4. Ah, but both have beauty in their own way. I had a similar decision yesterday, but it was my trusty 340PD in a Kramer Leather pocket holster and a Glock 27 in a Desantis pocket holster. Final decision-switch to a pair of BDU shorts and pocket both. I put 2 spare mags in the left cargo pocket and four speedloaders in the right cargo. Add a Cold Steel Ti-Lite 6” folder on one side and a Spyderco Police serrated model on the other, ready to travel out of town to see the doctor. There is a lot of country road in between. That said, the Ruger is beautiful. She begs for a fine leather sheath form fitted to her curves.

  5. A better pairing perhaps would be the G30 and a 930 Porsche……
    And really, shouldn’t a revolver guy drive a truck?

  6. RF, you won’t be overmatched with either, so carry the one you want. And don’t overlook the “fear factor.” For my money, the scariest thing in the world is a big-assed revolver pointed at my eyeball. I’ve been there, and thought I was looking into the Lincoln Tunnel. Neither your fine-shooting-but-fugly Glock nor that drop-dead gorgeous Ruger is as scary as a S&W 629, for example, but they do carry a lot better. See, everything is a compromise.

    • Could you imagine if they bobbed and finished a Redhawk like that? A 3 ” .44 magnum and /or .45 Colt (perfect for hot loads). Long live the belly gun!

  7. I was impressed you like the Glock 30. I feel it is the most accurate, (out of the box), of my 4 Glocks, and I actually like shooting it the most. I’ve been on and off about a 36 for some time.

  8. I have a solution. Do what I do every day, carry both. The Glock AIWB in a Dale Frike Archangel, Sp101 weak side in an AKJ Concealco Holster. My Sp101 needs a trip to Gemini, that trigger pull is in need of some serious loving. Great guns, thanks for the read and eye candy!

  9. My biggest fear in a self defense situation is always to draw my semi pull the trigger and nothing happens, or a jam on the follow up shot.
    With a revolver I do not have this fear. Nothing can change my opinion about that debate. If a revolver does not go click keep pulling till it does.

  10. You sir, are nuts for ditching the F355 for a PCar. Properly maintained, the Ferrari would have made a fine DD, and the F355 is one the best driving Ferraris built. A Porsche is an excellent car, but ditching the Ferrari for it would be like letting go of a Wilson Combat custom to pick up a Dan Wesson. A fine 1911 no doubt, but no where near the realm of a Wilson.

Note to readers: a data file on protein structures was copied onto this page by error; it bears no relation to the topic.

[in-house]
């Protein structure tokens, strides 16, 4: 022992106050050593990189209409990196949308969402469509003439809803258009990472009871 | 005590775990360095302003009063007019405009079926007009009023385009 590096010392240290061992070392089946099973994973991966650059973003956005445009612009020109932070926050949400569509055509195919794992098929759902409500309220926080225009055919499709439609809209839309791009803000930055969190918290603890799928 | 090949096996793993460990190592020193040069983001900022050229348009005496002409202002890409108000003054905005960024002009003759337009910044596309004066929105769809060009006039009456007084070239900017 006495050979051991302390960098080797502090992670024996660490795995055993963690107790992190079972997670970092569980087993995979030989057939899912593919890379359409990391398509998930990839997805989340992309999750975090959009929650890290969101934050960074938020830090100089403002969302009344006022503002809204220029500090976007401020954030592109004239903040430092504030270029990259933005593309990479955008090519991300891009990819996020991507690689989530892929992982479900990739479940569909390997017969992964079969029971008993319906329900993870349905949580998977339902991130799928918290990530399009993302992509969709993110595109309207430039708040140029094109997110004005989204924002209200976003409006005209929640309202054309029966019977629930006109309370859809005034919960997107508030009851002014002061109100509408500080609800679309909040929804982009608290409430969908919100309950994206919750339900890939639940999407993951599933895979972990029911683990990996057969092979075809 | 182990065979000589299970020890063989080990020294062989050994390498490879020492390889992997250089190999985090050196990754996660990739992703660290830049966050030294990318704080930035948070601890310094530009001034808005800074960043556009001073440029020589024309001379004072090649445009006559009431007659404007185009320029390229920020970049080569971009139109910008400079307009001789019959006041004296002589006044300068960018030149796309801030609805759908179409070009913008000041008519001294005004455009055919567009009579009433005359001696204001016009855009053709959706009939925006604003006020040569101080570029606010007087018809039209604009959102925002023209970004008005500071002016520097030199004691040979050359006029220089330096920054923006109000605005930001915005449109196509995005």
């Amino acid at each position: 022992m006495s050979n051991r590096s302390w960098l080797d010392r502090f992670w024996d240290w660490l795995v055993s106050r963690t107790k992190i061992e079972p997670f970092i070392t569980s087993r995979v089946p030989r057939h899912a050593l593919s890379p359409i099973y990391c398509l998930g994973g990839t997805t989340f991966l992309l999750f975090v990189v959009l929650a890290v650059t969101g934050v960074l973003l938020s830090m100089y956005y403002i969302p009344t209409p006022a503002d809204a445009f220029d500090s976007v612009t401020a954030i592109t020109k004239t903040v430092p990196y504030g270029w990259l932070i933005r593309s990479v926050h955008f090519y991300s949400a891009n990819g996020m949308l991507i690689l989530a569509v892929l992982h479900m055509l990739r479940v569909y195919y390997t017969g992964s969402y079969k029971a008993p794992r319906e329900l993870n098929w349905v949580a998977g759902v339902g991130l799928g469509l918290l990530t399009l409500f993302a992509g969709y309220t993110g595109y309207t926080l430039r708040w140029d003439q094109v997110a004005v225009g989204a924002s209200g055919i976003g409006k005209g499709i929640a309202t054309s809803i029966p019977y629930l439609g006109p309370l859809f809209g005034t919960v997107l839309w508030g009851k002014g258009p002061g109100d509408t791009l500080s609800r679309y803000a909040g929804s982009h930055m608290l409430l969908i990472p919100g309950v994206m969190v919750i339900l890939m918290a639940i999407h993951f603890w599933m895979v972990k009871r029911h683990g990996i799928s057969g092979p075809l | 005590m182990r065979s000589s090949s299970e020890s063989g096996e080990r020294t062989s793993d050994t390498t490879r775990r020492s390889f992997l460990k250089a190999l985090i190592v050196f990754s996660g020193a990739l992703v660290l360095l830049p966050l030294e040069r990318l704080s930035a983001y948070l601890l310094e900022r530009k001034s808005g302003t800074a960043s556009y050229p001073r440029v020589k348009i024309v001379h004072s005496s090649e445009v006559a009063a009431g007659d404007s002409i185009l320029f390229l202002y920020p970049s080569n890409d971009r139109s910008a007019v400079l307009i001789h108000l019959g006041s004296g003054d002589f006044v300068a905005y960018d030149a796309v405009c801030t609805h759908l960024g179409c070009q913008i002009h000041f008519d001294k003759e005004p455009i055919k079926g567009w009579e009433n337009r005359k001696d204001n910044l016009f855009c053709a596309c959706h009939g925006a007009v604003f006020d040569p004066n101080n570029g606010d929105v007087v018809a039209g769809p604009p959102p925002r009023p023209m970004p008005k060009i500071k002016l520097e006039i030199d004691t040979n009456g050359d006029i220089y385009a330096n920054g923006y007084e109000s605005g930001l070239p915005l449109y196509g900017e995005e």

11. I believe the best handgun is the one that you like and shoot best. The role you need it to perform influences greatly but ultimately its a personal choice. In my quest for the best handgun I chose the most versatile. Maybe the best all around gun is a 6 inch .357 mag Revolver like the Colt Python, or a S&W 686, or Ruger GP-100.
    Chuck Hawks wrote: ” As we have seen, a .38 Special / .357 Magnum revolver can be extremely versatile. The factory loaded ammunition options range from very mild 148 grain lead wadcutter bullets at around 700 fps to bear stopping 180 grain bullets at 1200 fps and the reloader has even greater load flexibility. No other single handgun offers such a wide power range of loads or the versatility to serve as a credible target revolver, service pistol, handgun for hunting CXP2 game and revolver for protection in the field. A .357 Magnum revolver with a 6″ barrel really is the most versatile handgun of them all. If I could have only one centerfire handgun (and in hard times that is exactly what I’ve owned), it would certainly be a .357 Magnum.”
    I believe the 4 inch Ruger SP-101 ( .38 spl/ .38 + P/ .357 mag ) is not only an great choice for C&C and Self Defense but many other roles including Hunting and Field Protection. It is also as beautiful as it is effective. We find many bloggers wanting to wage war with their semi auto pistols. I believe their extra rounds went to their heads.

Leave a Reply

Your email address will not be published. Required fields are marked *